EXTREME RIDING TIPS: THE SPLAT

Extreme racers, EnduroCross athletes and riders who like to test their ability to execute seemingly impossible riding antics embrace trials moves that have carried over into big-bike extreme riding. If you watch Cody Webb, Colton Haaker, Taddy Blazusiak and Graham Jarvis, they perform moves on full-size machines that started life as hard-core trials skills. The speeds are slower. Finding traction is critical. Using your body to compress the suspension—and timing this with perfect throttle control in order to gain lift—is not something that the average B-rider can even fathom, let alone achieve. We shot Kyle Redmond while he was riding our test KTM 300 for photos, and in between trail shots Kyle would go play. Here he is doing a rock splat, a high-end maneuver that frankly gave us chills. According to Kyle, it’s very similar to the move Cody Webb did last month when he did the pre-jump log splat.

The first thing to remember is that Kyle didn’t just ride up to a TV-sized rock and see if he could manufacture some lift and clear the rock with a slow-rolling, second-gear approach. Instead, he finds a lift point (many times a rut with a bit of rise in front of the obstacle). In this case, it’s a very small berm some 8 feet from the obstacle.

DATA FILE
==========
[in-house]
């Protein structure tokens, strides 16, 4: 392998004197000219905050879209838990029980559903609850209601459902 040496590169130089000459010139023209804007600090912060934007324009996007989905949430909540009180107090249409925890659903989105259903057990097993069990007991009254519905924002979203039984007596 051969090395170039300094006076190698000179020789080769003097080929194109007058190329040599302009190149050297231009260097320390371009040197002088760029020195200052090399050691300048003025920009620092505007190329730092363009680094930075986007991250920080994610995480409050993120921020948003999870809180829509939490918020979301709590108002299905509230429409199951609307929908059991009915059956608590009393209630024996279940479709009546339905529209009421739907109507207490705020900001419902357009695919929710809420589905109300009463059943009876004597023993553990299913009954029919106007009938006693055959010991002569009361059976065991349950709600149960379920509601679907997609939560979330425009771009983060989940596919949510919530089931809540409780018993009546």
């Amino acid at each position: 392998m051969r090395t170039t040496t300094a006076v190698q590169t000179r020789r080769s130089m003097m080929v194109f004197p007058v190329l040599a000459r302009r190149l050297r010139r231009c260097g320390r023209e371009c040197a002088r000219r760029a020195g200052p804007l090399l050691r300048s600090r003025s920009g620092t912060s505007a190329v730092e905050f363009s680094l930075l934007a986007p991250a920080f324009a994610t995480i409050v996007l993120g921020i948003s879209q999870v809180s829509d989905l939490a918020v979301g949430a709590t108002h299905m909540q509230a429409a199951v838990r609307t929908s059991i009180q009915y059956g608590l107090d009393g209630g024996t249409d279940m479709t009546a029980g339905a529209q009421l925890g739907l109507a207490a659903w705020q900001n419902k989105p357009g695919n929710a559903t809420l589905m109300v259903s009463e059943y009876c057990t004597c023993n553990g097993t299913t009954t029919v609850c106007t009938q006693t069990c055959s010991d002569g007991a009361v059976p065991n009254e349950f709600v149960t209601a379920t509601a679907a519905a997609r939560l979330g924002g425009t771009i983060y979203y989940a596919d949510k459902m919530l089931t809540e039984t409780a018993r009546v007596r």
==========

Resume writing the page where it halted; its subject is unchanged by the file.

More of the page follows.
Kyle rolls slowly up to the take-off point (in second gear) and revs the machine hard while squatting down into the rear wheel. This move is all about timing, and his body pushing the rear end down while he’s accelerating. It creates lift off the small ramp. It’s the clutch, power and a body squat that compress the rear suspension, working in unison to inspire the machine to get air. 

 

The front end is carried super high, as it’s critical to clear the obstacle. As the rear tire splats into the rock, Kyle shifts his weight back, legs flexed and accelerates off the obstacle. The rearward body position fights the fact that the rear suspension is going to react hard to the hit. Kyle says he must stay aggressive and let his body counteract the violence.

 

 

 

The technique is very similar to a splatter trials maneuver, but at higher speeds and, of course, on a 240-pound dirt bike, not a 152-pound trials bike. Clutch use and weight transfer are the keys to making this a success. Go at it half-baked, and the end result could be messy.

 

Comments are closed.

Get Your FREE Issue of Dirt Bike Magazine 2-Stroke Special!